Rotary International Foundation
 
Rotary International Foundation
 

Financial structure

The Rotary Foundation is organized as a public charity operated exclusively for charitable purposes and governed by a Board of Trustees. The operations of Rotary International, a member organization, are overseen by its Board of Directors.

The headquarters of Rotary International and The Rotary Foundation are in Evanston, Illinois, USA. We have associate foundations in Australia, Brazil, Canada, Germany, India, Japan, and the United Kingdom.

Read highlights from the past year in our annual report.


Every Rotarian Every Year (EREY) 

This initiative asks every Rotarian to support The Rotary Foundation every year. In addition to contributing to the Annual Fund on a regular basis, members are encouraged to get involved in a Foundation project or program. This can be accomplished online via My Rotary or just search for The Rotary Foundation and the "Give Now" box.  A goal which many set for themselves is $100 per year. It may be more or it may be less. Let's try for 100% of our club to give something.
 
At the end of every Rotary year, contributions directed to the Annual Fund-SHARE from all Rotary clubs in the district are divided between the World Fund and the District Designated Fund, or DDF.  At the end of three years, your district can use the DDF to pay for Foundation, club, and district projects that your club and others in the district choose. Districts may use up to half of their DDF to fund district grants. The remaining DDF may be used for global grants or donated to PolioPlus, the Rotary Peace Centres, or another district. This amount is separate from the Polio Plus giving.  A percentage of the Polio Plus money does not return to our district to be used as DDF. The DDF is used for our smaller projects as opposed to minimum $30,000 projects which are Global grants. Let's support our district so we can ask the district to support our projects!
 
 
What does TRF do?

The Rotary Foundation transforms your gifts into service projects that change lives both close to home and around the world.

During the past 100 years, the Foundation has spent $3 billion on life-changing, sustainable projects.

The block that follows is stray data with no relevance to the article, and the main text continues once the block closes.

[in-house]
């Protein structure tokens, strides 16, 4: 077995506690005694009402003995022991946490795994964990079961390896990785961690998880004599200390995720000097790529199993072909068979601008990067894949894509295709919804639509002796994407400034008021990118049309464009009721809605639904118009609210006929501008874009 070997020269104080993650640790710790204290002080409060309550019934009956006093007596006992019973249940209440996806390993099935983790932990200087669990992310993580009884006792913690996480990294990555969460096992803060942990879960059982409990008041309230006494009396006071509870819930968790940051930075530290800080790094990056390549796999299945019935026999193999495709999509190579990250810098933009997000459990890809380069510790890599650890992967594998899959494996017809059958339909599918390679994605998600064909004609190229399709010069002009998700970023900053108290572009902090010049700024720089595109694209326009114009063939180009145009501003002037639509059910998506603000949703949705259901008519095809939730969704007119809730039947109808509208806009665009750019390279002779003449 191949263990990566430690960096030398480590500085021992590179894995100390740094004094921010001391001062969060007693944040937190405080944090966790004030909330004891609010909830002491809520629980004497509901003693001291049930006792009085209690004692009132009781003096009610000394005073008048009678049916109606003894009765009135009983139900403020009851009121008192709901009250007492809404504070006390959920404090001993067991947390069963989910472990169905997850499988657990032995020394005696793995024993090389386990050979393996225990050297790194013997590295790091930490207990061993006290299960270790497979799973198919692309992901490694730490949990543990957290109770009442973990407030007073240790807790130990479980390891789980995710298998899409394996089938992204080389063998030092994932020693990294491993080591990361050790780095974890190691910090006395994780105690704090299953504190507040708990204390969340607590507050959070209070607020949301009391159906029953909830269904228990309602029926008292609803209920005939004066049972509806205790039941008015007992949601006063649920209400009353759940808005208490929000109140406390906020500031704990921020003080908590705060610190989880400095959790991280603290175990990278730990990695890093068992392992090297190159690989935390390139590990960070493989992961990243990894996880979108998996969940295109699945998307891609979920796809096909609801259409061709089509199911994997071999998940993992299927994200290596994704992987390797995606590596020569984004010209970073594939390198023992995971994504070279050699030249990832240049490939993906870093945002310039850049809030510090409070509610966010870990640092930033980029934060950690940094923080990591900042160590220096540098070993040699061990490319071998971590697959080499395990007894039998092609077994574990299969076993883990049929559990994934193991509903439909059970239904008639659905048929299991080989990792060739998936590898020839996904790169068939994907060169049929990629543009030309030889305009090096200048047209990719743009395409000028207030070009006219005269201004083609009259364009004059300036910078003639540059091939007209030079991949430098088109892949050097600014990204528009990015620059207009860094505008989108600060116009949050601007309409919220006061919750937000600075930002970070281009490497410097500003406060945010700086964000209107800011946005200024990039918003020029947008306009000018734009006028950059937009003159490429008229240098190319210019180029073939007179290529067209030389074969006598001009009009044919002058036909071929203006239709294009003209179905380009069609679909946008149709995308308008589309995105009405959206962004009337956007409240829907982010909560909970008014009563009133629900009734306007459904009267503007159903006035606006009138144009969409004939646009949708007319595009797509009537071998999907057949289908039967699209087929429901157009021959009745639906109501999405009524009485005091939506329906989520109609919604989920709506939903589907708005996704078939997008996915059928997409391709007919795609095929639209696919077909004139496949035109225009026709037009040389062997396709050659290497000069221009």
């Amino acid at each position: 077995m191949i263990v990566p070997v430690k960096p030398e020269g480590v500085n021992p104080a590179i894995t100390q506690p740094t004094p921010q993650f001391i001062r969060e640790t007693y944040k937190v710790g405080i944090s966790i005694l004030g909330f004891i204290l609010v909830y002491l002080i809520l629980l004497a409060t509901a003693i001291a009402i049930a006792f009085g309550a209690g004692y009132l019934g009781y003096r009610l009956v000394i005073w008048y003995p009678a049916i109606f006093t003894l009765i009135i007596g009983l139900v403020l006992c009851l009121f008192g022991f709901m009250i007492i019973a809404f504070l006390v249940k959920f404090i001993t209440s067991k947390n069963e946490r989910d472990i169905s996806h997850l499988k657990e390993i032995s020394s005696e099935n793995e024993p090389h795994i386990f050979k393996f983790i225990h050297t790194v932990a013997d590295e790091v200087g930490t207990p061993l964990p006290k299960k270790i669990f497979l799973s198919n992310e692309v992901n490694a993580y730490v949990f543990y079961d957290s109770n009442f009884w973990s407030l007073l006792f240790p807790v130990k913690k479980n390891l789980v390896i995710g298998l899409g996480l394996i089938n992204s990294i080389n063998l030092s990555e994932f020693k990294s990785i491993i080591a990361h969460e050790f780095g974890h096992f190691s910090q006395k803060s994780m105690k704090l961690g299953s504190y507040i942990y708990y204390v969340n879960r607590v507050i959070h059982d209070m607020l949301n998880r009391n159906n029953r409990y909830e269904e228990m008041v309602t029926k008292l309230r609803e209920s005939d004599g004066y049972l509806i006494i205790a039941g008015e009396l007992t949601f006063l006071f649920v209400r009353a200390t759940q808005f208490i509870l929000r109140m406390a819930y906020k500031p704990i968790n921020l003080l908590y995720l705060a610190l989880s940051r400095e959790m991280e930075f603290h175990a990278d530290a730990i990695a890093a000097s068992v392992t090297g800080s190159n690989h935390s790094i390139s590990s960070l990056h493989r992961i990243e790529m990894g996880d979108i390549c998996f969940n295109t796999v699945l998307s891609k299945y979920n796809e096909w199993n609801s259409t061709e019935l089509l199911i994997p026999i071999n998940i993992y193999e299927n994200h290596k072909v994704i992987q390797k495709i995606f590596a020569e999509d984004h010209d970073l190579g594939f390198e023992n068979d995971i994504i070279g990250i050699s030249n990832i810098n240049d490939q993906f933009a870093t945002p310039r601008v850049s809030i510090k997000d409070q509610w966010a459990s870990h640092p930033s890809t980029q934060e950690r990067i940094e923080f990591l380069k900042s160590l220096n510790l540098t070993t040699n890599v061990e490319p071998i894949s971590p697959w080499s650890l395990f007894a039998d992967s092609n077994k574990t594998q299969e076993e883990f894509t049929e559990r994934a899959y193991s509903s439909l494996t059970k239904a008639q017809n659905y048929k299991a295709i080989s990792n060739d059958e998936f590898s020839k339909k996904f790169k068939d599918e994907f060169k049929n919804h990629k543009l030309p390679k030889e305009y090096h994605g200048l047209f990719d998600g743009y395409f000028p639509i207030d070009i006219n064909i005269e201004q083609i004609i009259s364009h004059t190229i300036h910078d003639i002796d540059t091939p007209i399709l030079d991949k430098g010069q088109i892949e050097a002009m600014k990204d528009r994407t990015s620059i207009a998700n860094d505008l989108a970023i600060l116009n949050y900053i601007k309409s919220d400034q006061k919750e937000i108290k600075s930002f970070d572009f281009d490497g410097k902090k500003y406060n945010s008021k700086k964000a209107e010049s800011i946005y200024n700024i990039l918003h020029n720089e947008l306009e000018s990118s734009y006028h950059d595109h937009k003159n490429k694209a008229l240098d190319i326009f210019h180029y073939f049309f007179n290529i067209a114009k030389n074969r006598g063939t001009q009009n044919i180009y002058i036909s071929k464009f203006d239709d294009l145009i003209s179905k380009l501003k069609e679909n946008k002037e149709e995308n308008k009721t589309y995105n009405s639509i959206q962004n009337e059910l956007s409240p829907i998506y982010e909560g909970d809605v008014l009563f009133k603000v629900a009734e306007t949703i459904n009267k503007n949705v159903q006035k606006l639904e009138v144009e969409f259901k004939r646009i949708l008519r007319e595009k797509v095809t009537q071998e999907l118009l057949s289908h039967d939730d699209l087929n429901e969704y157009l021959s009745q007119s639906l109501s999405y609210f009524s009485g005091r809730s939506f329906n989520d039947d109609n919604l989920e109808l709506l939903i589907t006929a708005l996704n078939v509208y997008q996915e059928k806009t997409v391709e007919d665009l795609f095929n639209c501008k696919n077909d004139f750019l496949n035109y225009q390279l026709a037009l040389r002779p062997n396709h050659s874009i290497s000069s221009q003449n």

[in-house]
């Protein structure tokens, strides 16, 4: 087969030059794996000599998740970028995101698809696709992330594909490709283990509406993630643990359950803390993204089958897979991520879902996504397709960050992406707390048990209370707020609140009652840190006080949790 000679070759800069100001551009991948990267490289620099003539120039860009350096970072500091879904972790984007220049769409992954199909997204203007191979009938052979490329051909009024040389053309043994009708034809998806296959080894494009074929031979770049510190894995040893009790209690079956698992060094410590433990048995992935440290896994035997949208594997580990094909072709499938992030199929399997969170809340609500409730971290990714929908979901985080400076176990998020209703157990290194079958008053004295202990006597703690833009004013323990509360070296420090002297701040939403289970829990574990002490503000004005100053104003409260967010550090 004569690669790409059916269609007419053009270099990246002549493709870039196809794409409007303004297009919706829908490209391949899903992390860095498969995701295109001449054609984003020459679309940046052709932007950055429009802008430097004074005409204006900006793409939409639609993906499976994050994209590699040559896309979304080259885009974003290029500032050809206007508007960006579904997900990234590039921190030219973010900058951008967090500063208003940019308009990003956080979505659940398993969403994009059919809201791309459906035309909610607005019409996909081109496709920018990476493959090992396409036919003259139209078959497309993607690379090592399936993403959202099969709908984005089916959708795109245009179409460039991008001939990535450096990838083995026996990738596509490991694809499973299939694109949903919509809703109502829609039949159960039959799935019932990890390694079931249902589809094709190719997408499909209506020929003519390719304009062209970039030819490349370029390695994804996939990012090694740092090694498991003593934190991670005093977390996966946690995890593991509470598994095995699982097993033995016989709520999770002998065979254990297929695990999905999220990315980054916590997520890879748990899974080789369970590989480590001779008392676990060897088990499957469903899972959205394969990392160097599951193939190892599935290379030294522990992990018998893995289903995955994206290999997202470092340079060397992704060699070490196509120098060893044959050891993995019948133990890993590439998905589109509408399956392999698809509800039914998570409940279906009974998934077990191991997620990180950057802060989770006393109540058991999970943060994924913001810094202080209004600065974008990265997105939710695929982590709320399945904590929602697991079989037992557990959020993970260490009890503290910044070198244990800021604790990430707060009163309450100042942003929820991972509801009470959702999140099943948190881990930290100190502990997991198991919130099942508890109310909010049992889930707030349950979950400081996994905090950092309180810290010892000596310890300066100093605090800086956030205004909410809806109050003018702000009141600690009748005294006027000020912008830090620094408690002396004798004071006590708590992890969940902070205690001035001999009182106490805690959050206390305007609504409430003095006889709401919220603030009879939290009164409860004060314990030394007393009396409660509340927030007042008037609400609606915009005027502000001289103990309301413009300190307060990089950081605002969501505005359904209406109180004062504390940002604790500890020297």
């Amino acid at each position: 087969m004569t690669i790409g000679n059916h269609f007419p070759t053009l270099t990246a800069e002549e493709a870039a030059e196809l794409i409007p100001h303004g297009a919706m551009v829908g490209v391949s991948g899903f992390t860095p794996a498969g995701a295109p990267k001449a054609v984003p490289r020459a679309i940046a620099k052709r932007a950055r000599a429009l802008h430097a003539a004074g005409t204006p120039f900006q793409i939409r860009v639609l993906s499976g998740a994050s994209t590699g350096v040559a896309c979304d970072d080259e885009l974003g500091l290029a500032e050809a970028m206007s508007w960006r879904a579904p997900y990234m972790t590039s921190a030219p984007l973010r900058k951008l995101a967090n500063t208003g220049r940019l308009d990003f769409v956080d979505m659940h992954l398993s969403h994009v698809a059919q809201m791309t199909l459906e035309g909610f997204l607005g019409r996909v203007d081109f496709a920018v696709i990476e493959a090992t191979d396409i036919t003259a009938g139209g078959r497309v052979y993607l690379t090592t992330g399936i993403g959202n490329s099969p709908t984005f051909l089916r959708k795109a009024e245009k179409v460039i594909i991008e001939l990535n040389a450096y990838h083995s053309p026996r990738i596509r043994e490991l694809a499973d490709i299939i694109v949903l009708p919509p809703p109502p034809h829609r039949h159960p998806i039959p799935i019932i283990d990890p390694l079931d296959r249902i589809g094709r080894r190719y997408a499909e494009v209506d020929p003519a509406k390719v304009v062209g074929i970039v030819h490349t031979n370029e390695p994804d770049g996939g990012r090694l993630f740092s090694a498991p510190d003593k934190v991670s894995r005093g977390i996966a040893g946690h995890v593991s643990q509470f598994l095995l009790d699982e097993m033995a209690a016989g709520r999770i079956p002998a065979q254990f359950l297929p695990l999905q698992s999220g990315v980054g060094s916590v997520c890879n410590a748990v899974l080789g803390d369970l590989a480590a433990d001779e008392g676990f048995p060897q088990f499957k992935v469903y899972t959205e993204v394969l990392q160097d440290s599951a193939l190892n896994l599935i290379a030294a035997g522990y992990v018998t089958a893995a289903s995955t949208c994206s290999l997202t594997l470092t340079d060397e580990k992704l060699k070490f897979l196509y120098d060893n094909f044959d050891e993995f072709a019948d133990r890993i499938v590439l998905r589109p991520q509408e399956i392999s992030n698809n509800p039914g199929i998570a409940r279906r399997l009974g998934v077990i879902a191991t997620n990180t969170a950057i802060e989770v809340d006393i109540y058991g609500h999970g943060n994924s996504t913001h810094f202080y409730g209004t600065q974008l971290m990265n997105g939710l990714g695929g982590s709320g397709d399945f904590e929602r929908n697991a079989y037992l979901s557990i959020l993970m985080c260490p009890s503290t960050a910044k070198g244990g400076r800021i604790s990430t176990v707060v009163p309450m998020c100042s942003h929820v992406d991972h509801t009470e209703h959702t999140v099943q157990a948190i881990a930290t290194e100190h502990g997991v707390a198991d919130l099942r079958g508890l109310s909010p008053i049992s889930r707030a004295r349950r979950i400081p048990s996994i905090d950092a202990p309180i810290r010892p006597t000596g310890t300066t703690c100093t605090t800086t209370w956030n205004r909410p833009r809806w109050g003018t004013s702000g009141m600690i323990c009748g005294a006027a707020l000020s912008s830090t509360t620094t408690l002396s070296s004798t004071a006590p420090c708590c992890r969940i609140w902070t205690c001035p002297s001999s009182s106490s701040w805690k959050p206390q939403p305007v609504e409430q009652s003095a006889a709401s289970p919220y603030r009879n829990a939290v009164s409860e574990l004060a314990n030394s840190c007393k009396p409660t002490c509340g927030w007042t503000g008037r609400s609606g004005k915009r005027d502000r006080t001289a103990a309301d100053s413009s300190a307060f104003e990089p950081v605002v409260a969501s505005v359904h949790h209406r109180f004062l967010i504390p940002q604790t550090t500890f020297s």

With your help, we can make lives better in your community and around the world.

Why should I donate to The Rotary Foundation?

Your donation makes a difference to those who need our help most. More than 90 percent of donations go directly to supporting our service projects around the world.

How does The Rotary Foundation use donations?

Our 35,000 clubs carry out sustainable service projects that support our six causes. With donations like yours, we’ve wiped out 99.9 percent of all polio cases. Your donation also trains future peacemakers, supports clean water, and strengthens local economies.

What impact can one donation have?

It can save a life. A child can be protected from polio with as little as 60 cents. Our partners make your donation go even further. For every $1 Rotary commits to polio eradication, the Bill & Melinda Gates Foundation has committed $2.

*All donation transactions are secure.

 
TRF Named World's Outstanding Foundation for 2016

The Association of Fundraising Professionals recognized The Rotary Foundation with its annual Award for Outstanding Foundation at its 2017 conference in San Francisco.

The award honours organizations that show philanthropic commitment and leadership through financial support, innovation, encouragement of others, and involvement in public affairs. Some of the boldest names in American giving — Kellogg, Komen, and MacArthur, among others —are past honourees.

Rotary Foundation Trustee Chair-elect Paul Netzel accepts the Award for Outstanding Foundation, on Rotary's behalf, at the Association of Fundraising Professionals 2017 conference.

The announcement came on 15 November, known to industry professionals since the 1980s as National Philanthropy Day. The award was presented 2 May at the AFP’s annual conference.

Rotary Foundation Trustee Chair-elect Paul Netzel accepted the award on Rotary’s behalf, and Eric Schmelling, Rotary's chief philanthropy officer, also attended the conference. The event drew more than 3,400 senior-level fundraising professionals from 33 countries.

“In our Centennial year, we are deeply honored to receive this recognition from the Association of Fundraising Professionals,” said Netzel.

AFP’s committee of judges cited Rotary’s comprehensive campaign to eradicate polio as a major driver of the selection.

“With the generous support of our members and partners, we’ve taken on some of the toughest humanitarian challenges in the world, none more so than the devastating disease of polio,” said Netzel. “We will defeat polio, and it will be a landmark achievement for global public health.”

The committee also mentioned that Rotary applies a methodical, purposeful approach to support a wide variety of causes, from providing clean water to educating the next generation of peace professionals.

“This award helps to spread our belief that service to humankind truly changes our world, and for that reason, it is the greatest work of life,” said Netzel.

 
QUESTIONS?
If you have a question about the Rotary Club of Canmore, or who to contact regarding Club business of any kind: